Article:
Historically, the arts and humanities have been the key to such willingness, and I see these fields as utterly indispensable to Sustainability Science. Our vision of a sustainable future must inspire, rather than burden, and thus it should be partnered with fine art, great literature, and powerful music. It must lead, rather than support the status quo. It must build, rather than merely struggle to maintain. It must counter fear with a luminous path forward. It must provide brilliant, pragmatic hope when the future seems devoid of options. Through the ineffable power of art and literature we can experience the grandeur of the quest for sustainability. By infusing sustainability education with such primal affective substance we can reclaim the identity that connects all of us as obligate social primates to each other and to the Earth.

It is my fervent hope that we will soon arrive at a cultural tipping point when higher education will embrace the imperative of this mission. David Orr has noted that “all education is environmental education,” and I take this to be literally true if we are to have any hope of supporting a civilization of over nine billion humans by mid century. Placed in the context of our own survival, there can be no more important mission for higher education. Yet, like awareness of the inevitability of our own death, awareness of impending ecological collapse is overwhelming, and thus unthinkable.  We push it from our minds, especially if the evidence is not in our faces. So, for now we continue with business as usual in higher education, acquiescing to the perennial demand to educate students for jobs. The great irony is that within the next few decades these jobs will certainly not exist if we do not address the environmental imperative that we so assiduously avoid.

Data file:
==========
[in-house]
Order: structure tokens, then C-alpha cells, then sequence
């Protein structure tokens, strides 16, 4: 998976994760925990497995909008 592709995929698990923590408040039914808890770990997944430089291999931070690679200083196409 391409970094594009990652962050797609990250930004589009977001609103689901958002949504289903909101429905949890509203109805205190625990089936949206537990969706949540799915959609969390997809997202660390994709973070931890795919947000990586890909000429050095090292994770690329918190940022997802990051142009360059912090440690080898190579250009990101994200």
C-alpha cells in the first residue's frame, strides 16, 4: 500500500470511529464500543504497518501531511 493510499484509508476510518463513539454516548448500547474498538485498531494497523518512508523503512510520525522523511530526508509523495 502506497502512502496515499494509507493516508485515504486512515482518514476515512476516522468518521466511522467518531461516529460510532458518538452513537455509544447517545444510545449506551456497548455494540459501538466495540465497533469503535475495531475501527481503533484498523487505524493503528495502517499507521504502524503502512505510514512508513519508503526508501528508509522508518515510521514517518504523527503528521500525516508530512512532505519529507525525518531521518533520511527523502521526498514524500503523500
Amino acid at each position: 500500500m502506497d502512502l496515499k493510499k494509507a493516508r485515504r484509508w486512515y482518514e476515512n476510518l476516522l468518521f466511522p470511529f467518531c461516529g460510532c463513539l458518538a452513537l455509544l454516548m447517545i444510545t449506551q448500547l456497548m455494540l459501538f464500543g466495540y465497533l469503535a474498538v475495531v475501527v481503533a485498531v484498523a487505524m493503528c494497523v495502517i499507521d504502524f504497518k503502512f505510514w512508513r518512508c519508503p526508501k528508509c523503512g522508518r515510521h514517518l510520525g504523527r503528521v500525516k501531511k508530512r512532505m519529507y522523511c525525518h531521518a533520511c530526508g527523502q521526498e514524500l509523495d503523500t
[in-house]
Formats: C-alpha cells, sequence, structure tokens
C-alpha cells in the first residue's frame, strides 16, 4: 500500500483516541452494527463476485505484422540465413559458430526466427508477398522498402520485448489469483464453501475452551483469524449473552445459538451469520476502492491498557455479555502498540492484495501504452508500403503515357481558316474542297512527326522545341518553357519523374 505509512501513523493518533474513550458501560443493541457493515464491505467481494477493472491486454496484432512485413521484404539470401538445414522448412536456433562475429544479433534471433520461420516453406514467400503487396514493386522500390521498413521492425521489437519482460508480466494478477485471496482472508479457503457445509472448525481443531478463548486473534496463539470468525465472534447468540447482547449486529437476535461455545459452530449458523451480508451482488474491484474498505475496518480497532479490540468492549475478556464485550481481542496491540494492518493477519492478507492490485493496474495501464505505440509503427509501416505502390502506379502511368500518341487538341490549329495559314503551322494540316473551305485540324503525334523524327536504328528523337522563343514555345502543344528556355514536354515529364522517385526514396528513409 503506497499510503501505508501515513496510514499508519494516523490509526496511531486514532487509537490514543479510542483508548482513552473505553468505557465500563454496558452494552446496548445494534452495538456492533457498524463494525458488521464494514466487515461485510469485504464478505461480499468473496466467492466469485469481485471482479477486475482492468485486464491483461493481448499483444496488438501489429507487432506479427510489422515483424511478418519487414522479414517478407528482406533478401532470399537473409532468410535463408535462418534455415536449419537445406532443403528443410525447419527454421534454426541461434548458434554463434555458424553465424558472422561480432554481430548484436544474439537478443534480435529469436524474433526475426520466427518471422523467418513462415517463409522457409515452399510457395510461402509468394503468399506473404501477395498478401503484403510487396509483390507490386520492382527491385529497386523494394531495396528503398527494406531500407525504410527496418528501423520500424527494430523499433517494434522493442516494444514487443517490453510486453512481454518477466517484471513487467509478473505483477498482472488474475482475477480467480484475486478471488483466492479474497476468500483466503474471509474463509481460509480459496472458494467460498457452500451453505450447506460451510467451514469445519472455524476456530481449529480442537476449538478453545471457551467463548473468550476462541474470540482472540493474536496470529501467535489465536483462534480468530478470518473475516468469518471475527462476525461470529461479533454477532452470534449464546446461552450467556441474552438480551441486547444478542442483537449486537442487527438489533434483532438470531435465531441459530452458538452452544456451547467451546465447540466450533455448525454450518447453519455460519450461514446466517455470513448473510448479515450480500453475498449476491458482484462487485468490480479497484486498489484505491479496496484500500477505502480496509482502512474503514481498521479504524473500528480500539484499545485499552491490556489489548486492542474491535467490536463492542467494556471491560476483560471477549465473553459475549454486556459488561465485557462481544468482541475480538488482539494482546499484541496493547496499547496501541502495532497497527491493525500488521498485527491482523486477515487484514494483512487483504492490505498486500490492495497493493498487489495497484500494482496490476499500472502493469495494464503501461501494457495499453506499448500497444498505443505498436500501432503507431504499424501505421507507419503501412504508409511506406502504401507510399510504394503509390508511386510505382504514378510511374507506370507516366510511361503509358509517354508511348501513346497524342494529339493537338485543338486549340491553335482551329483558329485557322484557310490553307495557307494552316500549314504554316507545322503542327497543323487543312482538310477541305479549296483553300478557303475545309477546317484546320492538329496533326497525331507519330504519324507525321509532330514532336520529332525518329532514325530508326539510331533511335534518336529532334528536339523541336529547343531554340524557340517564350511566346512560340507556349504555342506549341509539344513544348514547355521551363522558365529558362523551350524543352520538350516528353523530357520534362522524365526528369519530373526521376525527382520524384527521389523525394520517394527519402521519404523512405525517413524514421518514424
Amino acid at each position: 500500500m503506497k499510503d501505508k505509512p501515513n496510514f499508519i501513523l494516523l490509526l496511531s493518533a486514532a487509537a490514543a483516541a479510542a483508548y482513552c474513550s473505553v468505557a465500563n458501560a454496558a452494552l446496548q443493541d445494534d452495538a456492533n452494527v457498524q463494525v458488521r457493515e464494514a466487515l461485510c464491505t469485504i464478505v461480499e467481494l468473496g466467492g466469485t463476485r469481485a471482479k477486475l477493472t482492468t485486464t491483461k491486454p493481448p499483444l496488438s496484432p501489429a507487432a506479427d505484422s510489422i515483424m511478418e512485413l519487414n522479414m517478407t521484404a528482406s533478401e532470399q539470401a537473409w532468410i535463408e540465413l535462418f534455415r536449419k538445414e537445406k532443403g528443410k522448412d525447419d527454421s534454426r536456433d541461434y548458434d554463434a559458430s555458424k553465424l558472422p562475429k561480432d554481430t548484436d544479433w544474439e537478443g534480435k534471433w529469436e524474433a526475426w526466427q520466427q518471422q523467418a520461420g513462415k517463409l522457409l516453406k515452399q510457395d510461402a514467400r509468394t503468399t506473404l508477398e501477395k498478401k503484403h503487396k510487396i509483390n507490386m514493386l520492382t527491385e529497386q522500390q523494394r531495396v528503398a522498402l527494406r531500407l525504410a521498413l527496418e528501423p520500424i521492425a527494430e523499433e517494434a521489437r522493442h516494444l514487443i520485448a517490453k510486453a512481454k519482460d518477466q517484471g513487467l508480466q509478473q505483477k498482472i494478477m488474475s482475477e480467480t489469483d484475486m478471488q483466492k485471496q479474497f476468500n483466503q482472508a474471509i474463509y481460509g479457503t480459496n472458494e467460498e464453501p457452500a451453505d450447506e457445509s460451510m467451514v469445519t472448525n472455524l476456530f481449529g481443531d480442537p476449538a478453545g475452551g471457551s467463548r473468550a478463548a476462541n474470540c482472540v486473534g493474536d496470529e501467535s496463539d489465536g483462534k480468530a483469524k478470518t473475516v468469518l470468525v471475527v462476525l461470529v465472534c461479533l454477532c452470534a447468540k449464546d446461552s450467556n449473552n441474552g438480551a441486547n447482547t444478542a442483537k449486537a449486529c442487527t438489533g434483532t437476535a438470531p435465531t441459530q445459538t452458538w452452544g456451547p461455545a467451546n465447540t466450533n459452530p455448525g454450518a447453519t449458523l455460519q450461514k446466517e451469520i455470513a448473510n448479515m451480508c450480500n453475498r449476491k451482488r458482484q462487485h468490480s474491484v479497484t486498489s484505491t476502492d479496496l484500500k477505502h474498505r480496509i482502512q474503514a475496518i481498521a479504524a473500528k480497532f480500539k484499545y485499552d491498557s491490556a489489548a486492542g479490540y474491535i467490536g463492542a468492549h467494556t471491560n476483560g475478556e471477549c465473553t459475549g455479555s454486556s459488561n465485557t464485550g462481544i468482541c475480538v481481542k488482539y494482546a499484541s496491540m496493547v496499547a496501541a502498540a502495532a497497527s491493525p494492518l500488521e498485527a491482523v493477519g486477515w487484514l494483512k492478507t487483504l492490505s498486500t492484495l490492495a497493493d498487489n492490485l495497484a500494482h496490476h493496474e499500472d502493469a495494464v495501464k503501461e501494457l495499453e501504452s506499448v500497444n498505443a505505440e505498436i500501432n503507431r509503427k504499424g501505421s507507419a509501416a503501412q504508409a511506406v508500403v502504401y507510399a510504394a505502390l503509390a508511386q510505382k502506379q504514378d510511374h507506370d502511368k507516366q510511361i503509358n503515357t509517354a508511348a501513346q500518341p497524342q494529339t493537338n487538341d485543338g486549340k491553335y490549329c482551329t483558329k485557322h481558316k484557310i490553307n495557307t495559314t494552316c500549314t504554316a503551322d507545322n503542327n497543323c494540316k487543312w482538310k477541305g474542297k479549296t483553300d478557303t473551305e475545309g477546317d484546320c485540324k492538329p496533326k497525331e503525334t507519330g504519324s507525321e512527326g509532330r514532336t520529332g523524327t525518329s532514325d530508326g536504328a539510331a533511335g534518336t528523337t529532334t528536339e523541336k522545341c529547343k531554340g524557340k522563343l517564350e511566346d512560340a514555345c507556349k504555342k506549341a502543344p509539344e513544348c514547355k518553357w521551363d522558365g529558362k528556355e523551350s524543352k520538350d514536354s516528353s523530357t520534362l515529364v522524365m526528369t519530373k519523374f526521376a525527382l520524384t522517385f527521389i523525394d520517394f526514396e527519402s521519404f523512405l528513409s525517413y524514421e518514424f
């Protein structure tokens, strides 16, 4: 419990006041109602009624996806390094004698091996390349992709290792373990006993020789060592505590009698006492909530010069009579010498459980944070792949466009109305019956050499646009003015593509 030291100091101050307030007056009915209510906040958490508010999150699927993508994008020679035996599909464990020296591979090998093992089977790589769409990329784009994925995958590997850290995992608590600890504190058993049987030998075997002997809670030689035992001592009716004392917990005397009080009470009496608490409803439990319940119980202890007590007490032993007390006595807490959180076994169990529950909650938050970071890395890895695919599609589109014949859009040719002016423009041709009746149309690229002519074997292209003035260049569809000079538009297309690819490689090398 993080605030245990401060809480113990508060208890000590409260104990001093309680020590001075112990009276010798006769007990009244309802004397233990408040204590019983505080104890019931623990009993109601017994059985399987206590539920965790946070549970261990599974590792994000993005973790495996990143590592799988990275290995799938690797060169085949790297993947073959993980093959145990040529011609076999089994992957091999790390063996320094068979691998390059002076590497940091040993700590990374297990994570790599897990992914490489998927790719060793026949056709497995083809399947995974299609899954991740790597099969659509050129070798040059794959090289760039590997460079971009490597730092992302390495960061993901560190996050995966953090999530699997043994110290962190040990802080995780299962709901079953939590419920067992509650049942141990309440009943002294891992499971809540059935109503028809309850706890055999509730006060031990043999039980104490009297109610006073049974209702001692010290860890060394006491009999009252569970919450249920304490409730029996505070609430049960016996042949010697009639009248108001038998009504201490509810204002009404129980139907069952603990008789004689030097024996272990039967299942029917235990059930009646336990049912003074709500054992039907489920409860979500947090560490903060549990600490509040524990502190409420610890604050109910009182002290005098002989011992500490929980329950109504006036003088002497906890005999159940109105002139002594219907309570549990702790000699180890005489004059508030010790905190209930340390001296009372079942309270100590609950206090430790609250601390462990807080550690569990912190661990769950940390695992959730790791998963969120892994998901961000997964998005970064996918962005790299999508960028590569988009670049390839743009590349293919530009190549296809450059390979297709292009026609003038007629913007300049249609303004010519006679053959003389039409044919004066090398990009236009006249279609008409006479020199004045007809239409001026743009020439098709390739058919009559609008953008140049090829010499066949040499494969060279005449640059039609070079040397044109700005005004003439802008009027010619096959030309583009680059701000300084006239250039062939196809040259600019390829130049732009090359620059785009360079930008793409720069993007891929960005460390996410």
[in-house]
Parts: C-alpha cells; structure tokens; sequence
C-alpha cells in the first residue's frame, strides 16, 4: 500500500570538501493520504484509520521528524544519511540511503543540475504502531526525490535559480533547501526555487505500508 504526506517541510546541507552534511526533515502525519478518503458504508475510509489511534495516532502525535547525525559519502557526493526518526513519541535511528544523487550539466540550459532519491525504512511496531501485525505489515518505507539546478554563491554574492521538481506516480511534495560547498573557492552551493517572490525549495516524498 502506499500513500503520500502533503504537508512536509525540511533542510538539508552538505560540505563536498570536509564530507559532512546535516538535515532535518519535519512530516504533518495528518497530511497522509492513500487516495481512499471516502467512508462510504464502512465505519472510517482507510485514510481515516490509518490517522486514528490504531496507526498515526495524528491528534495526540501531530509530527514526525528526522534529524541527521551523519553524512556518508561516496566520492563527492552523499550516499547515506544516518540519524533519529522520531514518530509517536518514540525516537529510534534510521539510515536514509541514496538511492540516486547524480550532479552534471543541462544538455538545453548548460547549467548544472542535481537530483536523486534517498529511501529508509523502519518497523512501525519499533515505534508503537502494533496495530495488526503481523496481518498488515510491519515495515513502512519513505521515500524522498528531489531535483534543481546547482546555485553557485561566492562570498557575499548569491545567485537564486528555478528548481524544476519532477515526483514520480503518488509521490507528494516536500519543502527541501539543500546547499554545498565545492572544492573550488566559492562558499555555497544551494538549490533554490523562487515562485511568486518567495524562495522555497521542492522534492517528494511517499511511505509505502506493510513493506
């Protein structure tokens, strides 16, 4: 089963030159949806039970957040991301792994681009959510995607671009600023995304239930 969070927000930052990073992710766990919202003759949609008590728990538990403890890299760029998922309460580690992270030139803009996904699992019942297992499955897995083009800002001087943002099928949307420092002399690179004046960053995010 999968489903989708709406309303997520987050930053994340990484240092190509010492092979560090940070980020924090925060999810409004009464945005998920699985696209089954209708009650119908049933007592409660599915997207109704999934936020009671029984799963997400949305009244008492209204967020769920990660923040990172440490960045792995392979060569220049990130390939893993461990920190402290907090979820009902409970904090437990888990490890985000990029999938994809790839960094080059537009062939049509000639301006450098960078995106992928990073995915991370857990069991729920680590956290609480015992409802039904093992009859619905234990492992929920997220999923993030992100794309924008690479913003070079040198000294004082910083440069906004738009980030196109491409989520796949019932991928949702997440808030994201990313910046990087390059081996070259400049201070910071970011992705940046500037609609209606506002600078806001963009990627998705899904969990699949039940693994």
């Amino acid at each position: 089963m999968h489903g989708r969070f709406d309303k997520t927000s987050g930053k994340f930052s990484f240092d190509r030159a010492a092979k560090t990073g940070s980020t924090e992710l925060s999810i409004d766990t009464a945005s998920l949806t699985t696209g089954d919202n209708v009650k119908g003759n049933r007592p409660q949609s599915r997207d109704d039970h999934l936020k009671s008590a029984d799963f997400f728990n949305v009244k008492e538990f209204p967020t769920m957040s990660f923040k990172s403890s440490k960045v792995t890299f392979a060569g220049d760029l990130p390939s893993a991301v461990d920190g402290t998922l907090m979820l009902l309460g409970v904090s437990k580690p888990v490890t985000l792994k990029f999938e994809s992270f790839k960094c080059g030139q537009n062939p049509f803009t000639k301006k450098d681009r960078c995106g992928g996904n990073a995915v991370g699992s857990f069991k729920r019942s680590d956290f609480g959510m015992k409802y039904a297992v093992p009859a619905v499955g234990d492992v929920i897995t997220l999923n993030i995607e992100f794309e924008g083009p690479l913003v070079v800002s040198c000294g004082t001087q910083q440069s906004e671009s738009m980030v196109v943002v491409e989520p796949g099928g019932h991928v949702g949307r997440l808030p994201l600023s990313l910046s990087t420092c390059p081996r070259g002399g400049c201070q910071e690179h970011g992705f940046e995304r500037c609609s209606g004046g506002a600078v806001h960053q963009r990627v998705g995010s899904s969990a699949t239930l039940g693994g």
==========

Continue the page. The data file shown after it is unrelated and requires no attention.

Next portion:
Stephen Mulkey is the president of Unity College, located in Unity, Maine. This piece was originally published at Climate Access and was reprinted with permission.